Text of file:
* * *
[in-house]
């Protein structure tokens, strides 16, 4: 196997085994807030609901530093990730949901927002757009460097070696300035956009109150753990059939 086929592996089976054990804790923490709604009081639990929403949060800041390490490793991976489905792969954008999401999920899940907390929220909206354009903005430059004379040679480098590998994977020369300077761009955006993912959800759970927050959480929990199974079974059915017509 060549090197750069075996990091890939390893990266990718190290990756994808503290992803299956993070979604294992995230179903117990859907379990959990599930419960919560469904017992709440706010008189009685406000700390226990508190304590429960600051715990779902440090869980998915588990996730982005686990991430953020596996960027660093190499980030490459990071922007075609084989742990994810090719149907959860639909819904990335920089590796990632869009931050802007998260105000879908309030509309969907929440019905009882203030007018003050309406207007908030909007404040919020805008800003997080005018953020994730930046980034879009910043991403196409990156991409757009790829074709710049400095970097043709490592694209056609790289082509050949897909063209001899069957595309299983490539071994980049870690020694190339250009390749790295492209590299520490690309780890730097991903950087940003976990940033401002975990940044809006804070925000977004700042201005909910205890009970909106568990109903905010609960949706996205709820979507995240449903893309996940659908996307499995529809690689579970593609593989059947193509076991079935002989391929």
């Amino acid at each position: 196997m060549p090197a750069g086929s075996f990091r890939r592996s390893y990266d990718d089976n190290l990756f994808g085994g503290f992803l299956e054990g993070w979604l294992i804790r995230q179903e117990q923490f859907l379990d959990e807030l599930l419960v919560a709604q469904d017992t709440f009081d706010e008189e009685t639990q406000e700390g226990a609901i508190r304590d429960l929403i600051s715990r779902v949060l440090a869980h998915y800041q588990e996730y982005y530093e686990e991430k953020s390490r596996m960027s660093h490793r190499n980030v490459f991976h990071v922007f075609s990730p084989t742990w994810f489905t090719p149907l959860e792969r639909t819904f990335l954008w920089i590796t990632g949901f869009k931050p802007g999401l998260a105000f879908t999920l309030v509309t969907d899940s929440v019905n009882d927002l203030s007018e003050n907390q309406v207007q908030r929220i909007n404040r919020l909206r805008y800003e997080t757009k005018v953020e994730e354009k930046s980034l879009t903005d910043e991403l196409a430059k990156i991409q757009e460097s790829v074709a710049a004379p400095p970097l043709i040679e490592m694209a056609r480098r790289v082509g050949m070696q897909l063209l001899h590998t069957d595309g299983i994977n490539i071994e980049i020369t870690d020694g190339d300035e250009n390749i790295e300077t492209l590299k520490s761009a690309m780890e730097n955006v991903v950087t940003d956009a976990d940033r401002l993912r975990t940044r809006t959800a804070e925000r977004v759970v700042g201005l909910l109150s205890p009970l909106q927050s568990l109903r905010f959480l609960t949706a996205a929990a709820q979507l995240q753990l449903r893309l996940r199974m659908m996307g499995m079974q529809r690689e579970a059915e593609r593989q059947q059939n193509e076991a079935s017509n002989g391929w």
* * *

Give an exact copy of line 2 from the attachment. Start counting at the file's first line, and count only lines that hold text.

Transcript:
């Protein structure tokens, strides 16, 4: 196997085994807030609901530093990730949901927002757009460097070696300035956009109150753990059939 086929592996089976054990804790923490709604009081639990929403949060800041390490490793991976489905792969954008999401999920899940907390929220909206354009903005430059004379040679480098590998994977020369300077761009955006993912959800759970927050959480929990199974079974059915017509 060549090197750069075996990091890939390893990266990718190290990756994808503290992803299956993070979604294992995230179903117990859907379990959990599930419960919560469904017992709440706010008189009685406000700390226990508190304590429960600051715990779902440090869980998915588990996730982005686990991430953020596996960027660093190499980030490459990071922007075609084989742990994810090719149907959860639909819904990335920089590796990632869009931050802007998260105000879908309030509309969907929440019905009882203030007018003050309406207007908030909007404040919020805008800003997080005018953020994730930046980034879009910043991403196409990156991409757009790829074709710049400095970097043709490592694209056609790289082509050949897909063209001899069957595309299983490539071994980049870690020694190339250009390749790295492209590299520490690309780890730097991903950087940003976990940033401002975990940044809006804070925000977004700042201005909910205890009970909106568990109903905010609960949706996205709820979507995240449903893309996940659908996307499995529809690689579970593609593989059947193509076991079935002989391929």